Those in favor of the Niagara Bottling proposal are hoping that they might be able to save us when Niagara PAYS ONLY SOME of a five year capitol improvement plan that totals an approximate $18 million dollars of Kingston’s water infrastructure costs (a jump of $2 million dollars since September of 2014).
But how about the rest?
Be reminded that the current improvements listed recently include some that are mandated by the DEC. Niagara’s incremental influx over at least ten years (I am using a 10 year time period based on the number of years they would receive tax abatements if they were to be approved into the StartUp NY program) wouldn’t include improvements to the Cooper Lake Dam which is a part of this figure. A fix that our Water Department has known about since 2009 as I understand it. We are only addressing that now? How come?
What about long term planning? What exactly are we looking at here – and is there a 10, 20, 30 year plan (or whatever is the professional standard to have a long view) that allows us to look at our water infrastructure needs as an entire system? It seems only logical that we would need a long range plan so that we can not only bite off small pieces along the way, but to also be in line for any future local, state and federal funding that becomes available.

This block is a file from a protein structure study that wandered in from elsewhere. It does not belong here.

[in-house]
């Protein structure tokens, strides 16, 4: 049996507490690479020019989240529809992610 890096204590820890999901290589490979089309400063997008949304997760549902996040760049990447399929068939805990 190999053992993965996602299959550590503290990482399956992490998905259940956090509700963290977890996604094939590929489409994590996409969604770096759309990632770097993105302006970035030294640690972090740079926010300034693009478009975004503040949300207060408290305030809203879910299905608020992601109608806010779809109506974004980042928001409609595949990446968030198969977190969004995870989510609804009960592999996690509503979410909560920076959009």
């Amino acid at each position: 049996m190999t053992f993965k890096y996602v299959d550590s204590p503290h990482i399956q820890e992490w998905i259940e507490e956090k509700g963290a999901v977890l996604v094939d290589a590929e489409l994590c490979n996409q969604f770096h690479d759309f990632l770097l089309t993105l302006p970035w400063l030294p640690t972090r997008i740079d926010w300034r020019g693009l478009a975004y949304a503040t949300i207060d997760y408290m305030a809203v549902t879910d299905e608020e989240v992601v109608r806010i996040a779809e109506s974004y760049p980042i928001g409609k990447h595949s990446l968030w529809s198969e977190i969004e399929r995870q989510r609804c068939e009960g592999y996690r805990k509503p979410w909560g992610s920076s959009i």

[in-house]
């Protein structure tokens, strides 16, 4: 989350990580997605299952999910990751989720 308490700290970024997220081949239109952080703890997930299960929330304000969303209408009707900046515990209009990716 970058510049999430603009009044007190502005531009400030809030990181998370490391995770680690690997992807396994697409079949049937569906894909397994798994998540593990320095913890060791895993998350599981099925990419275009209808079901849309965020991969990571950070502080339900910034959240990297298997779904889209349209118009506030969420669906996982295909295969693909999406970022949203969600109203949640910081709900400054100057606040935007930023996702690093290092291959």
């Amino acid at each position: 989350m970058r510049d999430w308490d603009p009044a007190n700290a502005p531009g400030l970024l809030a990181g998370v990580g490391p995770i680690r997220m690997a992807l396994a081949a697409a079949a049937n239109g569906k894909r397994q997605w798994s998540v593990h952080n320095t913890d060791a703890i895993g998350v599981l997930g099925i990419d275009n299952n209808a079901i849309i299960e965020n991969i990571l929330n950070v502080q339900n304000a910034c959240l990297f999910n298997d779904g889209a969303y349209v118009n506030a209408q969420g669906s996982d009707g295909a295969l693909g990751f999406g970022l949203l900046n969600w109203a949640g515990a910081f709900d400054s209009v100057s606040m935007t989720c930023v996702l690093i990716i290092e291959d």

After potentially selling 25% of our water resources to Niagara Bottling, what are we planning to sell to keep water prices low for users yet cover future infrastructure costs? It appears to me that our elected and appointed officials are placing us in the precarious position to turn to privatization and that’s not acceptable.
2. Conservation pricing. The Kingston Water Department does the opposite and charges users more who use less and less who use more.
Kingston’s current water rates are organized using an antiquated model by charging those who use the least the most and those who use the most the least. In this day and age, where water is scarce in many parts of the country, we should be applying something called ‘Conservation Pricing’ here at home. Not only are we encouraging users to not conserve today, we are also most probably missing out on large revenues over time that could be used to fix ailing water infrastructure.
People like throwing around that we are ‘water rich’ in NYS. But that doesn’t mean that we will always be, or that the 1% of water (which is the percentage that we can actually drink worldwide) will always be clean for us here.